• Investigators rule church fires were arson | Task force waiting on test results (The Daily Reflector, Greenville, N.C.)

  • Also: N.C. church fires ruled arson | Fires at two Baptist churches that erupted within an hour of each other last weekend have been declared arson (Associated Press)

  • Hovinds to be sentenced today | In November, a jury found Creation Science Evangelism founder Kent Hovind guilty on 58 federal counts, including failing to pay $845,00 in employee-related taxes (Pensacola News-Journal, Fla.)

  • New Amish school rises near murder scene | The new building will have just one room, like the torn-down school where the massacre took place, but will be more secure, with more sophisticated locks and a location reachable only by a private drive (Associated Press)

  • Church teacher faces porn counts | A Sunday school teacher from Easthampton who reported his backpack stolen from church pleaded innocent yesterday to 11 child pornography possession charges after collages of young girls that had been in the backpack were found strewn around a public rest room (The Republican, Springfield, Mass.)

  • Reverend King and the exploitation of religion | Our society is in major crisis today, with the proliferation of these types of religious organizations, because they do not enhance the spiritual health of our society; they deepen obscurantism and superstition and do not enhance the capacity of the individuals trapped within the exploitative ambience of these groups to participate in societal development. (Is'haq Modibbo Kawu, Daily Trust, Nigeria)

  • Pastor again in court over stock theft | The pastor of the Evangelical Lutheran Church in the Republic of Namibia at Koës yesterday found himself in the dock again - on the second charge of stealing animals in less than a month (The Namibian)

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Va. priest embezzlement case:

  • Louisa priest case may have longer trail | Investigators looking into a Louisa County priest accused of embezzling money from two rural churches believe the scheme goes back longer than the six years written on the indictment (The Free Lance-Star, Fredericksburg, Va.)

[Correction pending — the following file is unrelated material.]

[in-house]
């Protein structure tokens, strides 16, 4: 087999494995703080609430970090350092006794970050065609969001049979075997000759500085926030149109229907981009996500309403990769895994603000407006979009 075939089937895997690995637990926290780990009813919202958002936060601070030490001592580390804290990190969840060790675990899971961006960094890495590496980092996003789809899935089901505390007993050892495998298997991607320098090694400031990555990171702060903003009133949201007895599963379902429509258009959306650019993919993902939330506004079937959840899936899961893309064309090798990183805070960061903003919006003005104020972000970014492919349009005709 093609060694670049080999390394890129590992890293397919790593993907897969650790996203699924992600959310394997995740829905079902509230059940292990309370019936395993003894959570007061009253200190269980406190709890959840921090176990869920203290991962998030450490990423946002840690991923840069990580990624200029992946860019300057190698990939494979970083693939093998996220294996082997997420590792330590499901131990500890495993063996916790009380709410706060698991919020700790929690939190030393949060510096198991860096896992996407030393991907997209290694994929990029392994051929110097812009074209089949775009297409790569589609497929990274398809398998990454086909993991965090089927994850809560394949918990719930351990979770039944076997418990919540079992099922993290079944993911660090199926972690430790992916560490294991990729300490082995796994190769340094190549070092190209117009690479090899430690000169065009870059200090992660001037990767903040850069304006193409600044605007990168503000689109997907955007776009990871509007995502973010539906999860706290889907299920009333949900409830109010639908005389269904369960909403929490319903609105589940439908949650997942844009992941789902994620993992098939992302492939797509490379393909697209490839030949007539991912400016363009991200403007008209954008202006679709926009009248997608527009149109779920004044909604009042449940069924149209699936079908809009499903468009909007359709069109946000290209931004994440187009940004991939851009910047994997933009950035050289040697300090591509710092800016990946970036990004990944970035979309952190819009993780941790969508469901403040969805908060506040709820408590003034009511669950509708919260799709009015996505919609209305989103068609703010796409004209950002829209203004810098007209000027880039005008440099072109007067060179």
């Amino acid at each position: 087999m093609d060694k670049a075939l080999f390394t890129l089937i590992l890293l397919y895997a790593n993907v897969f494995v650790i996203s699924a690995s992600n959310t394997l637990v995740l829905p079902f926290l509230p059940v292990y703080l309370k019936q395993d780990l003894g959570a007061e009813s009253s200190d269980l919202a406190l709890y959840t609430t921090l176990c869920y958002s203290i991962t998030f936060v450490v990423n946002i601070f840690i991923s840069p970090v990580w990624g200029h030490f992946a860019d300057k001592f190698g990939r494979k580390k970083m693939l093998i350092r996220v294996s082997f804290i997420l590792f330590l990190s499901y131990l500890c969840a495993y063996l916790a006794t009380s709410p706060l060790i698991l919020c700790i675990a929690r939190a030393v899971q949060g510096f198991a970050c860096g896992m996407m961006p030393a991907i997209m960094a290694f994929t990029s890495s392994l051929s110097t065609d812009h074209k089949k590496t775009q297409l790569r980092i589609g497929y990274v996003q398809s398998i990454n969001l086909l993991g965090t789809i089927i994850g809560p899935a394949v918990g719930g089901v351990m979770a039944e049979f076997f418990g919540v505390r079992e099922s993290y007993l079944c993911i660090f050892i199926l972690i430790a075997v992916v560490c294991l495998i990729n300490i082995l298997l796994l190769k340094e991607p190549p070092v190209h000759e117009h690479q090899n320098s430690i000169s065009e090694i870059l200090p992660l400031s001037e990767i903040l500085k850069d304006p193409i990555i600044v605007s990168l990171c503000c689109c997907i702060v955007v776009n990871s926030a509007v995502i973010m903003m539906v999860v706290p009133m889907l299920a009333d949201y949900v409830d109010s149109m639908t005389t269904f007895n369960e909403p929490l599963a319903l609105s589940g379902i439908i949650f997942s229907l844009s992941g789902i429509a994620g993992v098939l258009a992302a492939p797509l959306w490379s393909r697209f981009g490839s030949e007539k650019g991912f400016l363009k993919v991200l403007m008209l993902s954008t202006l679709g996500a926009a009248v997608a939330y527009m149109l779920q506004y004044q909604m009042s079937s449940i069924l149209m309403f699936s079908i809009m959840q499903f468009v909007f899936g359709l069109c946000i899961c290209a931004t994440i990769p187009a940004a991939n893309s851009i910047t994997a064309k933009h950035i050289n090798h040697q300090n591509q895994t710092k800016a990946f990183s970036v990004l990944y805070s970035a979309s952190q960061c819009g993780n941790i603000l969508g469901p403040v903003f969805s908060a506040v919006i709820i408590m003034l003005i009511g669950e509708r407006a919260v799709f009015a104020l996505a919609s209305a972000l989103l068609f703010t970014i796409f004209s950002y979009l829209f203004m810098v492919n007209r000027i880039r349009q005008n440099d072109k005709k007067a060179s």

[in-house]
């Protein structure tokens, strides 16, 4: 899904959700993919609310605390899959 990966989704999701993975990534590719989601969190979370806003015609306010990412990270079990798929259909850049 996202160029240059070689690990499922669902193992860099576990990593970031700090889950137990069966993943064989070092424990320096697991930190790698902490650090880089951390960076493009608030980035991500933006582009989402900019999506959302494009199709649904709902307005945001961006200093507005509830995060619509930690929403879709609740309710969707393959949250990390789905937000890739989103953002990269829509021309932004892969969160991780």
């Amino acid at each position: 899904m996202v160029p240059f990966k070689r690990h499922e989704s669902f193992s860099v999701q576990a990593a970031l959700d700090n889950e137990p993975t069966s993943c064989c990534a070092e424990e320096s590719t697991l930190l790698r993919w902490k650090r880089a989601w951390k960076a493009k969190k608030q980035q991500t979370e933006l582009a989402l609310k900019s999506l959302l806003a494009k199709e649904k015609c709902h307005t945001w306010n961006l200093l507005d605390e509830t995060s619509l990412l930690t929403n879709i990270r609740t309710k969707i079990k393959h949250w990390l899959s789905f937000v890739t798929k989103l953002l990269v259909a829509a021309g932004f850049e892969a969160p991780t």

• Louisa folks puzzled, but forgiving | Louisa County residents are shocked and disappointed by embezzlement charges against a popular priest, but they're preparing to forgive (The Free Lance-Star, Fredericksburg, Va.)

  • Priest appears in Louisa court | Former parishioners gather to observe man suspected of embezzling up to $1 million (Richmond Times-Dispatch, Va.)

  • Lawyer: Priests can open accounts | Experts: Diocesan way of banking is unlike that of most entities (Richmond Times-Dispatch, Va.)

  • Priest's appearance in court is short | Priest accused of embezzling money from two small Catholic churches in Louisa County has an initial court hearing (The Free Lance-Star, Fredericksburg, Va.)

  • Secret identity | The strange case of Father Rodis (Editorial, The Free Lance-Star, Fredericksburg, Va.)

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  • Pro-Israel group asks Pope to remove anti-Semitism from religious art | The Roman Association of Friends of Israel sent a letter to the Pope asking him for a "clear and strong signal" that he would not tolerate any residual or resurgent forms anti-Semitism in religious art or popular culture, such as processions (Reuters)

  • Pope calls on Christians, Jews for peace | Pope Benedict XVI on Wednesday called on Christians and Jews to work together for world peace as Israel's chief rabbi, addressing a conference on Christian-Jewish relations, urged the international community to "do everything" to defend the Jewish state (Associated Press)

  • Major Archbishop passes away | The first Major Archbishop and Catholicos of the Malankara Catholic Church Cyril Mar Baselius passed away on Thursday. (The Hindu, India)